The Getdown

Simply moving your body is effective in maintaining and even improving your future mobility. Surprisingly, “moving” does not need to involve the gym or long distance running to gain the most valuable benefits.

The one thing you could do every day that would help you stay limber and mobile into your ripe old age isn’t running track, pumping iron or even standing on your head, it is the routine activity of getting down … on the floor … and getting back up again. Now for some of you, just the idea of getting down may cause you to break a sweat. Don’t worry! This practice is built for everyone; it is a practice of functional movement.

“Functional movement” is the greatest indicator of agility, mobility and longevity. There are a growing number of books, videos, classes and trainings popping up helping people rediscover how to move their bodies in functional ways. Functional movements are ways of moving that simulate real-world actions and activities. Think of the muscles you use and the flexibility you need to reach for something from the top shelf, or to put that heavy pot behind all your other pots in the bottom cupboard. Or carrying groceries or climbing a set of stairs. These are things many of us do every day without thinking about how mobile we need to be. Most of us will never realize how mobile we are just to be able to accomplish these daily tasks until we lose the ability to do them.

Our daily tasks involve myriad body parts coordinating and moving together: core strength, muscle flexibility and joint mobility. Twisting, bending, stretching; contractions and expansions, lifting and lowering. All this action comes into play in our so-called “mundane” daily movements.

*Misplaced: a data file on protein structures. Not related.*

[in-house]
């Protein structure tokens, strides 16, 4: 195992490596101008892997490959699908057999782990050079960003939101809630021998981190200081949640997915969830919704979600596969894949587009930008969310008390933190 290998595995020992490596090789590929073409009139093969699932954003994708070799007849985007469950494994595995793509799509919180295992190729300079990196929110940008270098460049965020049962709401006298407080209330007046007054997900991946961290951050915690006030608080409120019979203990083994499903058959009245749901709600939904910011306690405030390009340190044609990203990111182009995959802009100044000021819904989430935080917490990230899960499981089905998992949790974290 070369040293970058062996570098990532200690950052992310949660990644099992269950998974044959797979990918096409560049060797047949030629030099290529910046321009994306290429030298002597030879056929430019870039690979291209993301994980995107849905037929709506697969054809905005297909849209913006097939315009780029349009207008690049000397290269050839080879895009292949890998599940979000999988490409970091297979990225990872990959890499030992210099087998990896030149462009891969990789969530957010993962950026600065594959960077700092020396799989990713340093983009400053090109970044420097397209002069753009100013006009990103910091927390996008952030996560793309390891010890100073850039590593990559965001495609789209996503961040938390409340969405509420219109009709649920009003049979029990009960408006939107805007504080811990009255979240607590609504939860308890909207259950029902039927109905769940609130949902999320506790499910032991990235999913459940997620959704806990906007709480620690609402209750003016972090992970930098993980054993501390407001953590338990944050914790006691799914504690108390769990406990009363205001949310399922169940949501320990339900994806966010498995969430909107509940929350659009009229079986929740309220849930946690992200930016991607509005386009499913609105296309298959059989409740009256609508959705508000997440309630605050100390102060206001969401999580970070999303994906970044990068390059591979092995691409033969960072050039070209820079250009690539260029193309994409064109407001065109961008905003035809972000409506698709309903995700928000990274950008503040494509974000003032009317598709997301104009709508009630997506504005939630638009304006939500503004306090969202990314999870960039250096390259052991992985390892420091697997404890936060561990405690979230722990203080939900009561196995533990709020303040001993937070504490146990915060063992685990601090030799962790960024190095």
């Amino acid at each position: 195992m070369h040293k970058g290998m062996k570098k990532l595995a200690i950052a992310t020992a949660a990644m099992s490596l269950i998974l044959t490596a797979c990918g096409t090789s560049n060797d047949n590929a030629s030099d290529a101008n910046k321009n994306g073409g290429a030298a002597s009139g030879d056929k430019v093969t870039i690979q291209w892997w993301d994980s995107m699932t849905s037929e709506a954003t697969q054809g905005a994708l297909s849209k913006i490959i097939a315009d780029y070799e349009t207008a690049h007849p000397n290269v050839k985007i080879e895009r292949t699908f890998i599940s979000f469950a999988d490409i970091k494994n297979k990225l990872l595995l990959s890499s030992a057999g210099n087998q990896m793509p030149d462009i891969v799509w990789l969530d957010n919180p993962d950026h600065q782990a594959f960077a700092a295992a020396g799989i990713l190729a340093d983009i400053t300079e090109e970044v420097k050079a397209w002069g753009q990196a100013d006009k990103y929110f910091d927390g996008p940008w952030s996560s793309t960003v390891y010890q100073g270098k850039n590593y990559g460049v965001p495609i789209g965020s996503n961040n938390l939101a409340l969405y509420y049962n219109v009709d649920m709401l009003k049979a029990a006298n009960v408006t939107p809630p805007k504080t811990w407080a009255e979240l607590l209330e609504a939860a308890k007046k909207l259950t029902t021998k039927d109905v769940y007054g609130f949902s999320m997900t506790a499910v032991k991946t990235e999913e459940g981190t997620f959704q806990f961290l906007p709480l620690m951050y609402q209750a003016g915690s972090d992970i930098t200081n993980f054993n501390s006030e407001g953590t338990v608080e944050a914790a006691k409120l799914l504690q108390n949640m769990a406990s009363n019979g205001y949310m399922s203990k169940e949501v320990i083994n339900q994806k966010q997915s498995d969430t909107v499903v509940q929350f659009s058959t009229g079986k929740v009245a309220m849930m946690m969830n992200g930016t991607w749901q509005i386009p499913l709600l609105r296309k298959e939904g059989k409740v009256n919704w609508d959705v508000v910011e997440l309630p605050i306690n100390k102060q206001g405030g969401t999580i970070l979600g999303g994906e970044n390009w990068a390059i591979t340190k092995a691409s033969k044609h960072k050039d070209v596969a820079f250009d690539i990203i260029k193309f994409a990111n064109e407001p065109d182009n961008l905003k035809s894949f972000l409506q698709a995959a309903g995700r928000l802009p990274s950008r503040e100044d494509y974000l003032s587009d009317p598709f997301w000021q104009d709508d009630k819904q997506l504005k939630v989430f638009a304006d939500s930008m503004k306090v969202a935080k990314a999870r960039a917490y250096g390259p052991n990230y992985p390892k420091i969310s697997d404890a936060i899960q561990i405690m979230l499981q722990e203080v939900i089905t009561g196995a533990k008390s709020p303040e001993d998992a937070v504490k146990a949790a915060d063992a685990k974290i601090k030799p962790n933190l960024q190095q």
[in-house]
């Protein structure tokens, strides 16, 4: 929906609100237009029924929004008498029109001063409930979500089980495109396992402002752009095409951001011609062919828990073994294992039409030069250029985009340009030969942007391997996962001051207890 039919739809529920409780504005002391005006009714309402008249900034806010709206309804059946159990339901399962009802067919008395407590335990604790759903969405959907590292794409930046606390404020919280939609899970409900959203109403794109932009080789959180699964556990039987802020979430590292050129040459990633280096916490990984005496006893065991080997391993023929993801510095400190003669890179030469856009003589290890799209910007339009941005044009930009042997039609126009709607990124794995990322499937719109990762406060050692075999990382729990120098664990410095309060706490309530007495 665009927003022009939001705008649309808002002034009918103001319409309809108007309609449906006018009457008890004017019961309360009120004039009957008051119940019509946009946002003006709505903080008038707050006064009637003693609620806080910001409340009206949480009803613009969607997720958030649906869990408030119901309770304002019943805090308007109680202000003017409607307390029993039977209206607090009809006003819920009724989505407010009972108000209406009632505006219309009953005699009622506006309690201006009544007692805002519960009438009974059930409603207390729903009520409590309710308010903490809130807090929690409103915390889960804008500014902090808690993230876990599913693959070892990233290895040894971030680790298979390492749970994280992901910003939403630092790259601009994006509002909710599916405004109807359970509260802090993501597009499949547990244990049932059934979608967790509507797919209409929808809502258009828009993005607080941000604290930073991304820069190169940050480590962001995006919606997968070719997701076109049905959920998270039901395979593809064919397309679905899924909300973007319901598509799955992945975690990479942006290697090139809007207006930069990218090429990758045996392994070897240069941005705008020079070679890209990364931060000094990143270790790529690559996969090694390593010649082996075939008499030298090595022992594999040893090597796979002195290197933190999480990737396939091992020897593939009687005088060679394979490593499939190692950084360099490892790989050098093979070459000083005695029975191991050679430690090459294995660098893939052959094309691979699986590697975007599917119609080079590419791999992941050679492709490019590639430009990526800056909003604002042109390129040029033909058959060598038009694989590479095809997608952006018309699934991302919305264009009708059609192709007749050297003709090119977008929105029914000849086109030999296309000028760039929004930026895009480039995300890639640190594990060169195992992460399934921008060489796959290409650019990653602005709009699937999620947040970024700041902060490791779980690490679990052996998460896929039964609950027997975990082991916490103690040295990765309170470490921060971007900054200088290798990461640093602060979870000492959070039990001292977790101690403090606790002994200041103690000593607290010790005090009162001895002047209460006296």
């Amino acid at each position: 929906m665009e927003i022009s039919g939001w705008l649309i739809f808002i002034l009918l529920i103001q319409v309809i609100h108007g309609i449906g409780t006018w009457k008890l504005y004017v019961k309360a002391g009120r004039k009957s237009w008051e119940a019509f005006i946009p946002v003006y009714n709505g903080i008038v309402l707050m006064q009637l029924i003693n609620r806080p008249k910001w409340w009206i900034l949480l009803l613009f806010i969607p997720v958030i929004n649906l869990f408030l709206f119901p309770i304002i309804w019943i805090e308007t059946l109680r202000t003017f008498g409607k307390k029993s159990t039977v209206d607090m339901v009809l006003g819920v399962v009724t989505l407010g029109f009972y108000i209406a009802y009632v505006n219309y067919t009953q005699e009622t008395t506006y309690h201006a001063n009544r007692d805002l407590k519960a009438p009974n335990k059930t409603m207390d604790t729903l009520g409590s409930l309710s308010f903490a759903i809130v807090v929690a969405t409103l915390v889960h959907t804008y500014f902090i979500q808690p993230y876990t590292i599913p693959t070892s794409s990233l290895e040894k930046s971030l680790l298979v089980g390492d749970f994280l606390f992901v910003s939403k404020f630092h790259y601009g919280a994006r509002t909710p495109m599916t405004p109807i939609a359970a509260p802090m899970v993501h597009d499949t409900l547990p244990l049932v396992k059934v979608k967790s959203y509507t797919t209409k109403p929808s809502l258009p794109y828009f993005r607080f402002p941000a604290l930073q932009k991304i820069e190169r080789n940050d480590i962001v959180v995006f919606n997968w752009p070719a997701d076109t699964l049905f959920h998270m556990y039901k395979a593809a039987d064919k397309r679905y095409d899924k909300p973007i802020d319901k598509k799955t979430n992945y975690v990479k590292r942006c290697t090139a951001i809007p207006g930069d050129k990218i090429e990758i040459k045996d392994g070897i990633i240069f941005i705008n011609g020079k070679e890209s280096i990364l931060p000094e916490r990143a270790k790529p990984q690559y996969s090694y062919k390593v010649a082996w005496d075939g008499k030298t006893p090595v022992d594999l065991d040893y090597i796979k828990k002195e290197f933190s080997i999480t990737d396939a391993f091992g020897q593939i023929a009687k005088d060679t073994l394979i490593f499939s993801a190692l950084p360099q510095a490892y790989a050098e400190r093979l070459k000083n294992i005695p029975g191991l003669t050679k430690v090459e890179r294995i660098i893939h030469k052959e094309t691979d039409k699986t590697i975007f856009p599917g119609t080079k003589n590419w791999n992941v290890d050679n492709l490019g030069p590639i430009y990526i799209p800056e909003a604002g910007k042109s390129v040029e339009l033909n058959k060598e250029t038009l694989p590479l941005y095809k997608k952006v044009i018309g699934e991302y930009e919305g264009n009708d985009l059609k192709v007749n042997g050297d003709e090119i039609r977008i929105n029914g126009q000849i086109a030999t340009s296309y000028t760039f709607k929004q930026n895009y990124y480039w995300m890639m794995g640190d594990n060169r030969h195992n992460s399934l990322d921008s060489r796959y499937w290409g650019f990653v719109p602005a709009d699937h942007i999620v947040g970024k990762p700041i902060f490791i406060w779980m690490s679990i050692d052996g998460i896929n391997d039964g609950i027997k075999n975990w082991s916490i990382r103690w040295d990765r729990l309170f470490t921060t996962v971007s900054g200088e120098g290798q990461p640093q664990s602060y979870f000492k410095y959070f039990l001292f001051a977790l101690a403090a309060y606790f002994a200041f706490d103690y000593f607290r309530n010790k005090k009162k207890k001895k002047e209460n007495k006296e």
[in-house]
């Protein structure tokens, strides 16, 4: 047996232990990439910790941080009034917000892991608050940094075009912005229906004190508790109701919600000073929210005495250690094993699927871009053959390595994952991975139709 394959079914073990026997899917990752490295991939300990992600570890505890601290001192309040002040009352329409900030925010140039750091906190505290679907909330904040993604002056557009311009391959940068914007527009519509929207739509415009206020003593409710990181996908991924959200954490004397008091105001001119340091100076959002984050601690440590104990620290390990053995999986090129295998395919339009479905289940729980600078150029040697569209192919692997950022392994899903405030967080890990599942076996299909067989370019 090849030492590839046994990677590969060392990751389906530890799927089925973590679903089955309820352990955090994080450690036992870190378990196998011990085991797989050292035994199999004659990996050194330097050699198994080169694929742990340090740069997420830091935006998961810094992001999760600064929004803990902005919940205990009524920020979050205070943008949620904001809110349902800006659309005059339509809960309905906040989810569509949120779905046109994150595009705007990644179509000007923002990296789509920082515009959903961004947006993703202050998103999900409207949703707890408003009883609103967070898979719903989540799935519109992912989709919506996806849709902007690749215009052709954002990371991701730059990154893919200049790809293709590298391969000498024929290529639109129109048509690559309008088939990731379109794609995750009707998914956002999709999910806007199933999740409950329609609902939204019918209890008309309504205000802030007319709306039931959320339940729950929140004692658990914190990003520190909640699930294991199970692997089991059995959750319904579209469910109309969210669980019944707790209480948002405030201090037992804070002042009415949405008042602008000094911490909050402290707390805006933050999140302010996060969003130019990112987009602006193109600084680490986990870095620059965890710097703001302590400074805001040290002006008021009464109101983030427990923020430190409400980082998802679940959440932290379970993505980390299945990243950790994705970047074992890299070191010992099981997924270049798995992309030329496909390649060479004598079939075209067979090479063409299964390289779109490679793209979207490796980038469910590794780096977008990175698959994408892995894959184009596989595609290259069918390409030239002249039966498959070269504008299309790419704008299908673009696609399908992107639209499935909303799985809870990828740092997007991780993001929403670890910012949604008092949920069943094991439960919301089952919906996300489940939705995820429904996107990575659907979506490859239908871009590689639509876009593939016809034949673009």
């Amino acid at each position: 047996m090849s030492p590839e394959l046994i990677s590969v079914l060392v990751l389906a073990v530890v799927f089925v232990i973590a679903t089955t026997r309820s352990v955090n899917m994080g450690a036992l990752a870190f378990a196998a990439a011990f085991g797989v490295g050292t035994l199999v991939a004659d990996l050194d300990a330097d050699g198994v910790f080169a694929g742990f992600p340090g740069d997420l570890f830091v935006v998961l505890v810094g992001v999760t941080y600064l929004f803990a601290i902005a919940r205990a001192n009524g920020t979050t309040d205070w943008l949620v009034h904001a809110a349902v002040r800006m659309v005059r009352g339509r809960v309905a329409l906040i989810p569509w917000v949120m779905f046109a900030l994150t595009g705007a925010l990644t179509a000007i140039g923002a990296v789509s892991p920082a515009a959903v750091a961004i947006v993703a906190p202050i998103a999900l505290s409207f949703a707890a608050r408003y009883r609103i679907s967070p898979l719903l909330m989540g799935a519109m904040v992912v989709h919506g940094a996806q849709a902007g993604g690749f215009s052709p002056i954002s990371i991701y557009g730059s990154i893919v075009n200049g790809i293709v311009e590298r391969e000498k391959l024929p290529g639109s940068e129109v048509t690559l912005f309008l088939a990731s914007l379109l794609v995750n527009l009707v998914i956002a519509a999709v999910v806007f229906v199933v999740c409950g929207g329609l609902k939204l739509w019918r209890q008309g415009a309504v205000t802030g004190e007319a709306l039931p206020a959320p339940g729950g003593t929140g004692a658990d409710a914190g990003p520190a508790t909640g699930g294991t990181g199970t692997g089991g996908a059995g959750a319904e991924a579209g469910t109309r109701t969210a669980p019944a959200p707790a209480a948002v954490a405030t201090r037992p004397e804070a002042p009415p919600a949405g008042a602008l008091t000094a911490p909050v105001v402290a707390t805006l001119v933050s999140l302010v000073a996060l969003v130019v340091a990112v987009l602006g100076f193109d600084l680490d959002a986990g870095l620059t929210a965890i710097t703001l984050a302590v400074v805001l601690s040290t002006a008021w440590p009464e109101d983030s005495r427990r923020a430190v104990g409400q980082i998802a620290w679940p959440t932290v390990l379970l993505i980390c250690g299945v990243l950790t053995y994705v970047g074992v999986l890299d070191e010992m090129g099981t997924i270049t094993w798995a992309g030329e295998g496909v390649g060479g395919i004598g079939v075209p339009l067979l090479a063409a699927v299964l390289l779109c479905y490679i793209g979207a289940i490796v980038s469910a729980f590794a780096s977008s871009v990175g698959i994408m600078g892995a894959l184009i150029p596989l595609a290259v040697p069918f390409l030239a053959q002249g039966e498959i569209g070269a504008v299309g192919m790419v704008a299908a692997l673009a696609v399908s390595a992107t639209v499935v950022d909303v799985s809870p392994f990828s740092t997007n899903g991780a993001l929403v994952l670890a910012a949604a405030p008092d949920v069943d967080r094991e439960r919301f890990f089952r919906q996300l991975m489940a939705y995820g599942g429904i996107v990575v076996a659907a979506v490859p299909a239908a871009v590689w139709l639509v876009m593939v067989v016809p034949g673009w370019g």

Getting on and off the floor is a measurement of functional mobility. Simply practicing this action daily can help keep the body moving and grooving. In 2015 US Today produced a segment that discussed how a simple (though not easy) test of getting down on the floor and back up again could indicate a person’s future health and mobility.

Of course, as with all activity, being aware of intensity and challenge level is very important. The adage “Do what you can” holds true even when attempting a daily movement practice. Our ability to get to the ground and back up again can vary greatly from person to person, and so too will our methods. For some the practice might start by getting up and down from a chair, for others it will be the challenge of lowering one’s body down onto the ground without the use of support and then back up again. The degree of challenge is dependent on your current mobility and the amount of practice you have had. Moving slow and steady, within your own capacity will result in more significant mobility improvements than attempting the practice fast and furiously.

As long as you feel safe and don’t experience pain you are doing it right, no matter what it may look like. Whichever way you make your way down and make your way up is great, as long as you are being responsible to your body in every attempt.

Here are examples of 4 stages of movement you can explore as you practice this daily skill.

Up and down from a chair;

Chair supported movement;

Self-supported movement;

“Look mom no hands!”

*thanks to The Bodhi Tree for the use of your studio to shoot these videos